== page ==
Fig. 6

Plot of species mean S/G ratios as determined by pyrolysis/molecular beam mass spectroscopy (pyMBMS). The 95 % confidence interval bars for each species is shown in blue. The number of samples for each species measured is located above the x-axis. Species labeled from left to right: E. kochii, A. microbotrya, A. saligna, Corymbia hybrids, C. torelliana, C. citriodora subsp. citriodora, C. Citriodora subsp. variegata, E. argophloia, E. cladocalyx, E. cloeziana, E. crebra, E. dunnii, E. globulus (subspecies globulus and maidenii), E. grandis, E. longirostrata, E. loxophleba, E. moluccana, E. occidentalis, and E. polybractea. S/G syringyl to guaiacyl lignin ratio

Table 2

Prediction matrix sample characteristics, S/G averages, and comparisons with the pyMBMS measured ratios

Plant species

No. of samples

Prediction range

Raman predicted S/G average

pyMBMS vs Raman comparisons (p values)

A. microbotrya

10

0.9–1.5

1.3 ± 0.2

0.8

A. saligna

11

1.2–2.0

1.7 ± 0.2

0.7

C. citriodora subsp. citriodora

44

2.0–2.7

2.3 ± 0.1

0.6

Corymbia hybrids

NA

C. torelliana

NA

C. citriodora subsp.variegata

61

2.2–2.7

2.5 ± 0.1

0.6

E. argophloia

5

1.7–2.0

1.8 ± 0.1

0.03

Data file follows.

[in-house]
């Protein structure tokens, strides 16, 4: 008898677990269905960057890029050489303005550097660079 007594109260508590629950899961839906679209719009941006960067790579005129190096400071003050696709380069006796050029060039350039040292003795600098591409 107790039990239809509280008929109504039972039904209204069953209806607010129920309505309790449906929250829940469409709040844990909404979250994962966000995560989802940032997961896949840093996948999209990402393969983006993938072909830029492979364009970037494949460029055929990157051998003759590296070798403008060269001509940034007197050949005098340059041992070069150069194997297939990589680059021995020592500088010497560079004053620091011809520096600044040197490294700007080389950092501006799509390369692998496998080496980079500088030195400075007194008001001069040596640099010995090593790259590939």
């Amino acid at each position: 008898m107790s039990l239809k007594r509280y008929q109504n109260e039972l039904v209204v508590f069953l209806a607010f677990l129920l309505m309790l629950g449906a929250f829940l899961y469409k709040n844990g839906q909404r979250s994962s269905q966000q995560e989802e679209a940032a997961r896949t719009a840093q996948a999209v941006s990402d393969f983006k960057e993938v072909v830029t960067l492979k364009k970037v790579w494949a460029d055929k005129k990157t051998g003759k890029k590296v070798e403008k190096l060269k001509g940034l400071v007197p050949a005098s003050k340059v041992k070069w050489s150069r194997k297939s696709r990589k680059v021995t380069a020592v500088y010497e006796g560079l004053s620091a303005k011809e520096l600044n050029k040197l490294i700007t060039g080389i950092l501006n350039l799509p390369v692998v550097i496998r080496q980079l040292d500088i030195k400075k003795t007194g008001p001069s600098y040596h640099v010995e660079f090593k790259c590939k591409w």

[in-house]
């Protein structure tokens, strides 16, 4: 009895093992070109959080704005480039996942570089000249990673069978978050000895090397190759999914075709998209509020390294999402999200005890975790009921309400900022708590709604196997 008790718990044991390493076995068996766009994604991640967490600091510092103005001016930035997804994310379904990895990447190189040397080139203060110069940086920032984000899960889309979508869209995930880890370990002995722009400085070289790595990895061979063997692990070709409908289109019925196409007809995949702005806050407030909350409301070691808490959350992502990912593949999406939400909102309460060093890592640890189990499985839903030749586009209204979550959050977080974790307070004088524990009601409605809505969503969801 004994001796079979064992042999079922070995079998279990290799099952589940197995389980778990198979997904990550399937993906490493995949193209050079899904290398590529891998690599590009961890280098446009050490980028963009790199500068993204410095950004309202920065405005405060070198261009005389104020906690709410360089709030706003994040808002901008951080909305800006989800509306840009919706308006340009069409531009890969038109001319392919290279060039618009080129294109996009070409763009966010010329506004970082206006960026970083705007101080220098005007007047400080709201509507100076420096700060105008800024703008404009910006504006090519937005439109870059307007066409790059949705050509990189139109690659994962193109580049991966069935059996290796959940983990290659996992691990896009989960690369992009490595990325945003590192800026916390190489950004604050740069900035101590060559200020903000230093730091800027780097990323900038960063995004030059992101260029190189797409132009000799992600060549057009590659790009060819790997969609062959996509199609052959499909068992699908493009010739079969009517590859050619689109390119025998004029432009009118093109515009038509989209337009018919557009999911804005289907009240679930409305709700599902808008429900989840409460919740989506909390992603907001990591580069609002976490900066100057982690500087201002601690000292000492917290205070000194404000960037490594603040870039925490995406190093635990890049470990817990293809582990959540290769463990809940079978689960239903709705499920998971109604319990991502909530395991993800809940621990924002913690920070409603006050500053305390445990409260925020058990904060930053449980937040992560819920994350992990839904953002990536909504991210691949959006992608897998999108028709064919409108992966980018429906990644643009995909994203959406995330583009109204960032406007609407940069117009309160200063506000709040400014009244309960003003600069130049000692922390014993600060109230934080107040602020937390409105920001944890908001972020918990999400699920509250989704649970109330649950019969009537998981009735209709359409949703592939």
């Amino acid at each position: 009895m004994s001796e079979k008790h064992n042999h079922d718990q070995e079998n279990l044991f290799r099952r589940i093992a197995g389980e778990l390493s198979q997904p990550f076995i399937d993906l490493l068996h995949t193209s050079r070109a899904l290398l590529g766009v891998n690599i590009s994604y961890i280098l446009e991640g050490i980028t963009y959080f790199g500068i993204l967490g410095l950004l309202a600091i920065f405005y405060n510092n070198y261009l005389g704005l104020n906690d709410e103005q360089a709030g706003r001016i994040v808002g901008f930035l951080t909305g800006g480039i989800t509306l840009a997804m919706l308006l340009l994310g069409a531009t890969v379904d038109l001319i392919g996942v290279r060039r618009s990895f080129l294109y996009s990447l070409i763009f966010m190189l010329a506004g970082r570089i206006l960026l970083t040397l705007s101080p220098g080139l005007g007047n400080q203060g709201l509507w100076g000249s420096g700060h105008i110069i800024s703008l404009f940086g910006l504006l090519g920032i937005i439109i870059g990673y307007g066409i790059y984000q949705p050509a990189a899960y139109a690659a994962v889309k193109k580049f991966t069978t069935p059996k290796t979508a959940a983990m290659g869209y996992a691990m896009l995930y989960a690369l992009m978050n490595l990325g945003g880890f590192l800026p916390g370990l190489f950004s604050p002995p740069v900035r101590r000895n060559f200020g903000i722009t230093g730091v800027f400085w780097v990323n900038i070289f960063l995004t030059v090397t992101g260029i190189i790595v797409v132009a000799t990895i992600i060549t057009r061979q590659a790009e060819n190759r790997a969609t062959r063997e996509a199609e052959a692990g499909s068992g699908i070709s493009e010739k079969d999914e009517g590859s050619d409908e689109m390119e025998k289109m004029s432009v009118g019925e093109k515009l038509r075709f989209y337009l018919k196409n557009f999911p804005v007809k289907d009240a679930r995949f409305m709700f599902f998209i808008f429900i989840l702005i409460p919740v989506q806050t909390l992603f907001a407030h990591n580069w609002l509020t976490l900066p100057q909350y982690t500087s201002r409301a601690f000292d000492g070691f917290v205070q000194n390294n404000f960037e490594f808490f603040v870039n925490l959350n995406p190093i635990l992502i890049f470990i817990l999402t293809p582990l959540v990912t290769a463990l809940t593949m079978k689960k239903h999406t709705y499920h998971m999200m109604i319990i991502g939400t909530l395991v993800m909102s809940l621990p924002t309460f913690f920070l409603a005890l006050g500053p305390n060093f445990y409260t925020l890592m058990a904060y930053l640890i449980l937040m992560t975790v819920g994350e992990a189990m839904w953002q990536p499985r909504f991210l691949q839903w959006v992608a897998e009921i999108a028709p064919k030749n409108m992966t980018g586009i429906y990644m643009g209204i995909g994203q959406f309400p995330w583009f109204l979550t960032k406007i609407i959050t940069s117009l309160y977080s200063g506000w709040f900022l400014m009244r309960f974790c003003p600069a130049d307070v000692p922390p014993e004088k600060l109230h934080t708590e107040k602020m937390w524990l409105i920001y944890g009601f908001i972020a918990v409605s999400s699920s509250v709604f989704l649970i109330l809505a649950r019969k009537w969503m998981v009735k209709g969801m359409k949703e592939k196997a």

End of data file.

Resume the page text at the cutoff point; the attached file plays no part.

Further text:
E. cladocalyx

2

2.1, 2.4

2.2 ± 0.2

0.4

E. cloeziana

15

1.7–2.4

2.1 ± 0.2

0.3

E. crebra

6

1.2–2.1

1.8 ± 0.3

0.6

E. dunnii

11

2.2–2.5

2.4 ± 0.1

0.4

E. globulus a

19

2.0–2.8

2.5 ± 0.2

0.2

E. grandis

13

1.9–2.4

2.2 ± 0.1

0.2

E. kochii

10

1.7–2.5

2.2 ± 0.2

0.8

E. longirostrata

7

2.0–2.3

2.2 ± 0.1

0.9

E. loxophleba

23

2.2–2.7

2.4 ± 0.1

0.2

E. moluccana

11

1.8–2.5

2.2 ± 0.2

0.9

E. occidentalis

9

2.2–2.6

2.4 ± 0.1

0.6

E. polybractea

12

1.9–2.5

2.2 ± 0.1

0.4

The number of pyMBMS calibration samples, calibration ranges, and S/G averages for the plant species has been previously reported in the Additional Information of reference [8]

pyMBMS pyrolysis molecular beam mass spectrometry, S/G syringyl to guaiacyl lignin ratio

The italicized value is the only p-value < 0.05, which indicates a statistical difference between thepyMBMS and Raman mean S/G values

a E. globulus includes subspecies globulus and maidenii